Protein consists of twenty-two amino acids, of which eight or nine are essential (depending on who's counting), meaning your body can't create them from other materials. You have to get the essential aminos from food or food-based supplements.

At a conference I attended recently, a researcher mentioned milk as a perfect food for stimulating muscle growth, and it's easy to discover that a cup of milk has eight grams of protein—that information is printed right on the milk carton. But how do you figure out how many of those grams are essential aminos? The answer is three. (Jose Antonio, **, a friend who happens to be a nutrition researcher, found it for me.) That means you'd have to drink two cups of milk to get your six grams of essential aminos.

If you don't have friends like Dr. Antonio, you have to look these things up yourself, generally by scanning nutrition databases online and then adding up the amounts of each essential amino acid. If you decide to do this, here are the eight essential aminos: tryptophan, lysine, methionine, phenylalanine, threonine, valine, leucine, isoleucine. A ninth, glutamine, is said to be "conditionally essential," because our bodies can't make it from other aminos in certain highly stressful situations, including major surgery, starvation, and even long-distance exercise. Personally, I don't have that kind of time, so I settle for simply rounding up. A shake mix with forty grams of protein per serving is certain to have at least six grams of essential aminos, and that's close enough for me.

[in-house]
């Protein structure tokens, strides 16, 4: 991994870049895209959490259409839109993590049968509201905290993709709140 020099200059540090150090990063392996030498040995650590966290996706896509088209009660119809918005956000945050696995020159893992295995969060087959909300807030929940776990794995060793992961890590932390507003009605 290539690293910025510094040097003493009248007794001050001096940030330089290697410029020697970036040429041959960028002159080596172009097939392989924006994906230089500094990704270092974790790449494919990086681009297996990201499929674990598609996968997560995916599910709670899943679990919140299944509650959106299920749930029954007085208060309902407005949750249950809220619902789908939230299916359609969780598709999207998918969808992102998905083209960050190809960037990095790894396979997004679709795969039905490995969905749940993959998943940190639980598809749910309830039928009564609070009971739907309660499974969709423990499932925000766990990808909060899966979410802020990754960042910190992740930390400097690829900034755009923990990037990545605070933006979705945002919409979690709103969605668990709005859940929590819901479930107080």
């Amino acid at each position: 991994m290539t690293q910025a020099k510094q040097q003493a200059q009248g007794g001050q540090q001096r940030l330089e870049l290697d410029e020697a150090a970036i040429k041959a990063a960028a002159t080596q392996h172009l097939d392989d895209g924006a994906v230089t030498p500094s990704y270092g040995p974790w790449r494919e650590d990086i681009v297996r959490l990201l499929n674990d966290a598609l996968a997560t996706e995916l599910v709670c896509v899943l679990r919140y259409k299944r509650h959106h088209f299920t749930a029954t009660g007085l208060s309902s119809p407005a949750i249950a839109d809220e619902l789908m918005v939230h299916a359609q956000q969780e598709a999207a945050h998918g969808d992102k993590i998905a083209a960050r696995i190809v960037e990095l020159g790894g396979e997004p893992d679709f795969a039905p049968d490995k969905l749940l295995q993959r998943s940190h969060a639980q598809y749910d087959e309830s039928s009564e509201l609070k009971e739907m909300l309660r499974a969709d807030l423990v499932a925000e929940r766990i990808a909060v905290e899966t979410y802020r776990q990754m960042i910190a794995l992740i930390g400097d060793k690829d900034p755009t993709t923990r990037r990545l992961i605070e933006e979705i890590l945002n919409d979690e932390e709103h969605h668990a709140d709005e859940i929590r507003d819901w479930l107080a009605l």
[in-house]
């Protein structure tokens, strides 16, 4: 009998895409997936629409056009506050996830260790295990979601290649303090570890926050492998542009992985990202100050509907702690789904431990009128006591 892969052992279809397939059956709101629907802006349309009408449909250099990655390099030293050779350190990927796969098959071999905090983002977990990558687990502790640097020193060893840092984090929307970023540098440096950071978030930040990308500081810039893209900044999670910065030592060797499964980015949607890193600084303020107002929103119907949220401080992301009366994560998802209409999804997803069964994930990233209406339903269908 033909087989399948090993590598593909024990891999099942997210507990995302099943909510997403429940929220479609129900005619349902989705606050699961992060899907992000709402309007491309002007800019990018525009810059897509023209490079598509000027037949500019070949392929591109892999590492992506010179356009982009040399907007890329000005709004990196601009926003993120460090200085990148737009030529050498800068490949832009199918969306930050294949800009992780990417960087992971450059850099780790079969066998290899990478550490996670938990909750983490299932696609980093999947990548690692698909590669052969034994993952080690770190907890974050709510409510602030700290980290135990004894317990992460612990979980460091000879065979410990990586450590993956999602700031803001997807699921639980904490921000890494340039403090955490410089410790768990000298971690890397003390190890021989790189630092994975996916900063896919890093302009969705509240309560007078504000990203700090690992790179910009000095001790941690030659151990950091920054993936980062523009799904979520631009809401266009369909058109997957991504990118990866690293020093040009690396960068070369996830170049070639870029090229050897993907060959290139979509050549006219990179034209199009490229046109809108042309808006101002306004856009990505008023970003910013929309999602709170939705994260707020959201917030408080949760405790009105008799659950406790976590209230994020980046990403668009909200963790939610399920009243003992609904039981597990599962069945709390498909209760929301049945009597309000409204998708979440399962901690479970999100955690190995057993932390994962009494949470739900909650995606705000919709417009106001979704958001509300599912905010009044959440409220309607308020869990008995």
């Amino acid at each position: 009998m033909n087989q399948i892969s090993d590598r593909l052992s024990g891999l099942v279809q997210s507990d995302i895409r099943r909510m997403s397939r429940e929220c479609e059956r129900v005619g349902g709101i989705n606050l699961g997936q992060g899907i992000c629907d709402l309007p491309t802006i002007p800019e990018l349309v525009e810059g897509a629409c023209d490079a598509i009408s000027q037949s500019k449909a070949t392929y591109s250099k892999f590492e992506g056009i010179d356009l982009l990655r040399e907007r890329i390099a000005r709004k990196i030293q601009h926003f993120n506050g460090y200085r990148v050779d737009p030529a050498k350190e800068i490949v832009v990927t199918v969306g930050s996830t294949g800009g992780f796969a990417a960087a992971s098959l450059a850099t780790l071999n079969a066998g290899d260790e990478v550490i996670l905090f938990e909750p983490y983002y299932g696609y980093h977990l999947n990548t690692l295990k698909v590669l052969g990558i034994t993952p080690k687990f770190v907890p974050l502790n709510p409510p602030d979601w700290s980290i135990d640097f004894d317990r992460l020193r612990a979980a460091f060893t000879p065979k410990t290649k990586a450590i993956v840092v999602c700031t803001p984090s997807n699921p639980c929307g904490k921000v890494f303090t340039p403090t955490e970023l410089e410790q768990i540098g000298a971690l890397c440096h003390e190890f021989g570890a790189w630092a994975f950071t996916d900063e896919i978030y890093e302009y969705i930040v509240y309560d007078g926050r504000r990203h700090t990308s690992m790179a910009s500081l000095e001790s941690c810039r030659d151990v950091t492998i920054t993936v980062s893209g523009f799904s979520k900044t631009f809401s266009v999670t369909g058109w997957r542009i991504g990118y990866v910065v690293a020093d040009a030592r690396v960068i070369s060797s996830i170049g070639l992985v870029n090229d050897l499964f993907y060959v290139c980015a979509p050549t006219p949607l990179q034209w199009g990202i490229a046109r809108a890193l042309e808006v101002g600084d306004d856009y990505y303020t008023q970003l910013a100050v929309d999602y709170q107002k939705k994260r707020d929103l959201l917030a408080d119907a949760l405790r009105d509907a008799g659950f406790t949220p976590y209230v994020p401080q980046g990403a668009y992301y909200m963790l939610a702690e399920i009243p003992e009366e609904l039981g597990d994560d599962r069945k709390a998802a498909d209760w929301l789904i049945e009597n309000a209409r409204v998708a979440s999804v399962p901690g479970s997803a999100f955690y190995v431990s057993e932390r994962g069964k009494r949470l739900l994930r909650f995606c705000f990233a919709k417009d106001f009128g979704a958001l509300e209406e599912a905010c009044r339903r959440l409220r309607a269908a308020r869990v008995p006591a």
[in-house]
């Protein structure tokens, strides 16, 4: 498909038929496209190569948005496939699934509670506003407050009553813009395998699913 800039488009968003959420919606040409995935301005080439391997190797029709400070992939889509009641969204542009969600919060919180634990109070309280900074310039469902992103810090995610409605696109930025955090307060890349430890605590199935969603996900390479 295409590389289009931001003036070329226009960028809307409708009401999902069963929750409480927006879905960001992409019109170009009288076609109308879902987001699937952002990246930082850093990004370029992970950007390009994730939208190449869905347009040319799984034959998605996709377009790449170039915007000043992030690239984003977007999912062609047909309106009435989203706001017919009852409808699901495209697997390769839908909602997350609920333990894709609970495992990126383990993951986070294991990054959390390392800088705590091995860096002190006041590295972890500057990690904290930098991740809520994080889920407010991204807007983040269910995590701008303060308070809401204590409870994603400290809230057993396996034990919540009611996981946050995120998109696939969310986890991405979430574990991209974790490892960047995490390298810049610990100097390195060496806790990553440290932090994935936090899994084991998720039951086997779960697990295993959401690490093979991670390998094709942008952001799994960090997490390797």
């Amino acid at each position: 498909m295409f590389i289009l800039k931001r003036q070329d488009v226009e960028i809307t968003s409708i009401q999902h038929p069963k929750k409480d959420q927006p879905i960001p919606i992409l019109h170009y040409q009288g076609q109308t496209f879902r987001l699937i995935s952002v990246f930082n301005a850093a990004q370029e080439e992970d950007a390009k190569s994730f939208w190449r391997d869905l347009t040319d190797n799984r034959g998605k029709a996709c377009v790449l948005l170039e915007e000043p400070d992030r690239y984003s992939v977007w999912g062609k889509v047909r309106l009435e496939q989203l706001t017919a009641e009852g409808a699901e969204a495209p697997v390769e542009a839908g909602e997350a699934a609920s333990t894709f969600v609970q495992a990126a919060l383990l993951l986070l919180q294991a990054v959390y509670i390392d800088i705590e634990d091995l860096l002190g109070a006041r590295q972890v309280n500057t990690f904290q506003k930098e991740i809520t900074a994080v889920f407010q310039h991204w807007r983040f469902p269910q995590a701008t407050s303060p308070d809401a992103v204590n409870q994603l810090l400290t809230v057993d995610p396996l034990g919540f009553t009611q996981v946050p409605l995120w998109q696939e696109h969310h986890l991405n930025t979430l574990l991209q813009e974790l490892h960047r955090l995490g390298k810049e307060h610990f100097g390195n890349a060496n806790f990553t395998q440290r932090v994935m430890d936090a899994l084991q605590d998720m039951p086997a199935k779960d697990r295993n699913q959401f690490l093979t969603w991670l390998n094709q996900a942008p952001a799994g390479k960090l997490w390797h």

Regardless of whether the amount of protein you eat throughout the day matters as much as we think it does, plenty of research has suggested a benefit to timing your protein intake to coincide with your workouts—either before, during, after, or some combination. (See "Is It All in the Timing?" below.)